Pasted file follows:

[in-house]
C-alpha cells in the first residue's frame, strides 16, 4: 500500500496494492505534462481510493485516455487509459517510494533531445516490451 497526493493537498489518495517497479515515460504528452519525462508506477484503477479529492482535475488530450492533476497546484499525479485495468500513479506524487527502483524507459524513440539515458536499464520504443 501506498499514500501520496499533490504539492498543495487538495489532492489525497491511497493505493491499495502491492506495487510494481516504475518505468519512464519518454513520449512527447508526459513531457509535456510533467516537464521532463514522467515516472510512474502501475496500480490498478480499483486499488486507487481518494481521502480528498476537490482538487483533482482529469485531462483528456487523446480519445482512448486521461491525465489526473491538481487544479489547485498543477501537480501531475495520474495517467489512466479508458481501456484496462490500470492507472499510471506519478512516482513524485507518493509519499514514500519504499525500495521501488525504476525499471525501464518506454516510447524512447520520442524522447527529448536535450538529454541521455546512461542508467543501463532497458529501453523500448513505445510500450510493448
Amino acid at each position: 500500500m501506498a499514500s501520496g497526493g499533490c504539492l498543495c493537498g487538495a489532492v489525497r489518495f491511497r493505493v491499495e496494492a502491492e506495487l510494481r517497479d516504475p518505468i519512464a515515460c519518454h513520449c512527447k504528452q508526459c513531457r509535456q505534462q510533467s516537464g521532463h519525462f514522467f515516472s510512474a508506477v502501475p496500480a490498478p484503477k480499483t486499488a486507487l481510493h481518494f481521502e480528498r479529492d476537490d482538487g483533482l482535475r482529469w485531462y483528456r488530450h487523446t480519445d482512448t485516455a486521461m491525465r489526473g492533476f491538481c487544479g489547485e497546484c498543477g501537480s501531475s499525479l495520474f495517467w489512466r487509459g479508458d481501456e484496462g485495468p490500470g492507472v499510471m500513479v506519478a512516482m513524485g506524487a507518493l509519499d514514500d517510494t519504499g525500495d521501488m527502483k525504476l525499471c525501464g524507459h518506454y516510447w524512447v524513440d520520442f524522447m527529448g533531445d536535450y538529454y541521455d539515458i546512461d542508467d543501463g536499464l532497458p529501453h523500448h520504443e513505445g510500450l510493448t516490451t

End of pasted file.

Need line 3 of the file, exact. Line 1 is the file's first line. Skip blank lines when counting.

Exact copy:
Amino acid at each position: 500500500m501506498a499514500s501520496g497526493g499533490c504539492l498543495c493537498g487538495a489532492v489525497r489518495f491511497r493505493v491499495e496494492a502491492e506495487l510494481r517497479d516504475p518505468i519512464a515515460c519518454h513520449c512527447k504528452q508526459c513531457r509535456q505534462q510533467s516537464g521532463h519525462f514522467f515516472s510512474a508506477v502501475p496500480a490498478p484503477k480499483t486499488a486507487l481510493h481518494f481521502e480528498r479529492d476537490d482538487g483533482l482535475r482529469w485531462y483528456r488530450h487523446t480519445d482512448t485516455a486521461m491525465r489526473g492533476f491538481c487544479g489547485e497546484c498543477g501537480s501531475s499525479l495520474f495517467w489512466r487509459g479508458d481501456e484496462g485495468p490500470g492507472v499510471m500513479v506519478a512516482m513524485g506524487a507518493l509519499d514514500d517510494t519504499g525500495d521501488m527502483k525504476l525499471c525501464g524507459h518506454y516510447w524512447v524513440d520520442f524522447m527529448g533531445d536535450y538529454y541521455d539515458i546512461d542508467d543501463g536499464l532497458p529501453h523500448h520504443e513505445g510500450l510493448t516490451t